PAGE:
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NEWS
November 1, 2013
C AROLYN BRANDHORST, 49, of Old City, recently relocated her family business, the Papery, from 3rd and Arch streets to Locust near 12th, after a decade. The new space, next to the restaurant Vedge, has enabled Brandhorst to reinvent the store as a custom-design studio for wedding and party invitations, in addition to the more-familiar retail aspects of stationery and gifts. Q: You moved the business to the trendy area now called Midtown Village. Why? A: Our business model changed and we became a custom-invitation studio, and the old store wasn't designed to keep up with the work.
BUSINESS
February 12, 1991 | By Larry Fish, Inquirer Staff Writer
Most businesspeople have to pay to get their advertising message out. Bernie Moeller has people clamoring to buy his ads from him. He's the proprietor and artist of Bernie's Tattooing, at the dead end of West Avenue in Bristol Township, and frankly he has never had much of a budget for advertising in 14 years in the business. "I just give out a few T-shirts and word-of-mouth. That's it," Bernie says. There's no way Bernie could avoid generating a lot of word-of-mouth, as a matter of fact, because he is a striking sight.
NEWS
December 4, 1990 | Inquirer photographs by Todd Buchanan
With autumn comes the tradition of apple cider freshly pressed by small operations such as Solebury Orchard, which makes its own cider and custom- presses for other orchards. Working out of a small garage near New Hope, Brian Smith, the owner, and Steve Elliott produce from 500 to 2,000 gallons per press.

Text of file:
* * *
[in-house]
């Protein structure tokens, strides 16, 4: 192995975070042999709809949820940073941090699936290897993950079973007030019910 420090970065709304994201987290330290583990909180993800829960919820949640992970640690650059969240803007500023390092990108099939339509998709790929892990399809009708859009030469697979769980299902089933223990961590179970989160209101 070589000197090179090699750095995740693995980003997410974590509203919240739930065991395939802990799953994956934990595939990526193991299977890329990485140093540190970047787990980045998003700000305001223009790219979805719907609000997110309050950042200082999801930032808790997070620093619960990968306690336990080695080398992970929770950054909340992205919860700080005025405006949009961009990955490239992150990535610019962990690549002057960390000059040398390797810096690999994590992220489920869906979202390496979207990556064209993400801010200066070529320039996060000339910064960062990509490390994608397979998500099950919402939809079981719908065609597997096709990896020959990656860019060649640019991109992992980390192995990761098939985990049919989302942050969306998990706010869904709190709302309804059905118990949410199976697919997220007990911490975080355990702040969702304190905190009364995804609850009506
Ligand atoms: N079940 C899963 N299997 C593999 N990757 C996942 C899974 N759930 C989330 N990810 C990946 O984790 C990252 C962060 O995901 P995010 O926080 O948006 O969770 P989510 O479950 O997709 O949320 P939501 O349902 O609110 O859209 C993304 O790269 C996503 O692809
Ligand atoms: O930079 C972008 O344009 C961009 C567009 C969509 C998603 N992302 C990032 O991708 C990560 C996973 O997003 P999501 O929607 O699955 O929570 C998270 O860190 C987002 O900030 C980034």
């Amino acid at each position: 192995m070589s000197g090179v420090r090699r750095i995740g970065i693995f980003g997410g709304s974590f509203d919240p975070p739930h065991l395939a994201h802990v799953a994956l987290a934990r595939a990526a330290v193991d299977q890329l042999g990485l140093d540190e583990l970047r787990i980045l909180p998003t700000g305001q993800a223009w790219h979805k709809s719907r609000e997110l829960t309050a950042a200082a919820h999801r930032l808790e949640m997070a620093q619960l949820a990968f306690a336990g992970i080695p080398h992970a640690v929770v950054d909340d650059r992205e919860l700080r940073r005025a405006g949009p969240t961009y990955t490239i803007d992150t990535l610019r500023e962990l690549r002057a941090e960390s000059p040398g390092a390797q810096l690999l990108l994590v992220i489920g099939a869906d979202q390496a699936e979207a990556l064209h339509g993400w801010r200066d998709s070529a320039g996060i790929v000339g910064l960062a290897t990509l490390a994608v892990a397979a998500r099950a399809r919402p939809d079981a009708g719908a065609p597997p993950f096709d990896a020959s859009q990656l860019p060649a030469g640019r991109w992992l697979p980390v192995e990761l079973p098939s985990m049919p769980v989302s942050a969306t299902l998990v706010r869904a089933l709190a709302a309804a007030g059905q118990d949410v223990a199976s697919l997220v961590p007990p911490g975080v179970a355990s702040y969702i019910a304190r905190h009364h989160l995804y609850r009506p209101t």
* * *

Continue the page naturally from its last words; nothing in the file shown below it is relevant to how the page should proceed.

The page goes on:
REAL_ESTATE
January 4, 2015 | By Laura Hoover, For The Inquirer
Standing in her small kitchen, Kelly Adomsky closed her eyes and imagined emptying the dishwasher. She envisioned where her two boys would play as she cooked dinner. She thought about where she would entertain. To prepare for the renovation of her growing family's home, Adomsky, a stay-at-home mother and former advertising professional, thought about every detail. The 1,700-square-foot, three-bedroom ranch in Doylestown Township, which her husband, Jonathan, had bought before they were married, had issues.
NEWS
July 9, 2010 | By Tom Stoelker, Inquirer Staff Writer
A little more than 20 years ago, Bridget Morris was set to embark on a career as an interior designer. But during a semester in Italy, papermaking and book restoration stole her away. She dropped out of Philadelphia University and returned to Cortona, Italy, for two years to study the craft. When she came back to Philadelphia, Morris worked from 1991 to 1996 at William H. Allen, Bookseller, on Walnut Street, toiling beneath a multicolored crystal chandelier on rare volumes in Greek and Latin.
NEWS
September 25, 2015